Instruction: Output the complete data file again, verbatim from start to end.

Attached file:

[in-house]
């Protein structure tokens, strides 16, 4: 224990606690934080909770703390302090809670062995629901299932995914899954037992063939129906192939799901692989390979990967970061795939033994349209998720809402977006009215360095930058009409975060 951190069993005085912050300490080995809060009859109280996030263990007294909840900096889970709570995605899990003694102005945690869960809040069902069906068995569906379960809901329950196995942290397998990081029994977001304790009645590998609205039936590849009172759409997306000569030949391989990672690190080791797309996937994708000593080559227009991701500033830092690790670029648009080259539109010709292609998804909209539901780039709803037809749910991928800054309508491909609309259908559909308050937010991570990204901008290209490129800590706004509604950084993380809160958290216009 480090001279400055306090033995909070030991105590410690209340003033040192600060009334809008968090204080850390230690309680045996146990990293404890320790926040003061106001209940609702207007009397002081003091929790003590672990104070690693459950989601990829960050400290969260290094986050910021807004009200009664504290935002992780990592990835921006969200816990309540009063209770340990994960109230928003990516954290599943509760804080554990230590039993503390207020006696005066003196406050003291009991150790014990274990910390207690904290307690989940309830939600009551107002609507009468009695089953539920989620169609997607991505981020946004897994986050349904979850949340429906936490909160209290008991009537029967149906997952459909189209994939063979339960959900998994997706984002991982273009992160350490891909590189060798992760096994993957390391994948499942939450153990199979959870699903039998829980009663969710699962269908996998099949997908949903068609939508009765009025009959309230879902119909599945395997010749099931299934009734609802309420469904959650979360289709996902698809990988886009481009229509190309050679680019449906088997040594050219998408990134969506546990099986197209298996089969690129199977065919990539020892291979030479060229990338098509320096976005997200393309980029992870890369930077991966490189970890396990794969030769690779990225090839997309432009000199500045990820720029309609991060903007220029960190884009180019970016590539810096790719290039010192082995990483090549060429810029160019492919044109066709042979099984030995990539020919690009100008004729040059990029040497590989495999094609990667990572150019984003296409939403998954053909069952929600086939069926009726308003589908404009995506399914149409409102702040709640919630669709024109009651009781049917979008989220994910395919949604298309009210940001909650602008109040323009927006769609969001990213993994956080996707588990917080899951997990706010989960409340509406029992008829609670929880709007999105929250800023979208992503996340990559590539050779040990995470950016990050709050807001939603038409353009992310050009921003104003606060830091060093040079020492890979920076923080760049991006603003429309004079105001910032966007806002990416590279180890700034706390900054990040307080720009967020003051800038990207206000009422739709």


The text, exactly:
[in-house]
């Protein structure tokens, strides 16, 4: 224990606690934080909770703390302090809670062995629901299932995914899954037992063939129906192939799901692989390979990967970061795939033994349209998720809402977006009215360095930058009409975060 951190069993005085912050300490080995809060009859109280996030263990007294909840900096889970709570995605899990003694102005945690869960809040069902069906068995569906379960809901329950196995942290397998990081029994977001304790009645590998609205039936590849009172759409997306000569030949391989990672690190080791797309996937994708000593080559227009991701500033830092690790670029648009080259539109010709292609998804909209539901780039709803037809749910991928800054309508491909609309259908559909308050937010991570990204901008290209490129800590706004509604950084993380809160958290216009 480090001279400055306090033995909070030991105590410690209340003033040192600060009334809008968090204080850390230690309680045996146990990293404890320790926040003061106001209940609702207007009397002081003091929790003590672990104070690693459950989601990829960050400290969260290094986050910021807004009200009664504290935002992780990592990835921006969200816990309540009063209770340990994960109230928003990516954290599943509760804080554990230590039993503390207020006696005066003196406050003291009991150790014990274990910390207690904290307690989940309830939600009551107002609507009468009695089953539920989620169609997607991505981020946004897994986050349904979850949340429906936490909160209290008991009537029967149906997952459909189209994939063979339960959900998994997706984002991982273009992160350490891909590189060798992760096994993957390391994948499942939450153990199979959870699903039998829980009663969710699962269908996998099949997908949903068609939508009765009025009959309230879902119909599945395997010749099931299934009734609802309420469904959650979360289709996902698809990988886009481009229509190309050679680019449906088997040594050219998408990134969506546990099986197209298996089969690129199977065919990539020892291979030479060229990338098509320096976005997200393309980029992870890369930077991966490189970890396990794969030769690779990225090839997309432009000199500045990820720029309609991060903007220029960190884009180019970016590539810096790719290039010192082995990483090549060429810029160019492919044109066709042979099984030995990539020919690009100008004729040059990029040497590989495999094609990667990572150019984003296409939403998954053909069952929600086939069926009726308003589908404009995506399914149409409102702040709640919630669709024109009651009781049917979008989220994910395919949604298309009210940001909650602008109040323009927006769609969001990213993994956080996707588990917080899951997990706010989960409340509406029992008829609670929880709007999105929250800023979208992503996340990559590539050779040990995470950016990050709050807001939603038409353009992310050009921003104003606060830091060093040079020492890979920076923080760049991006603003429309004079105001910032966007806002990416590279180890700034706390900054990040307080720009967020003051800038990207206000009422739709």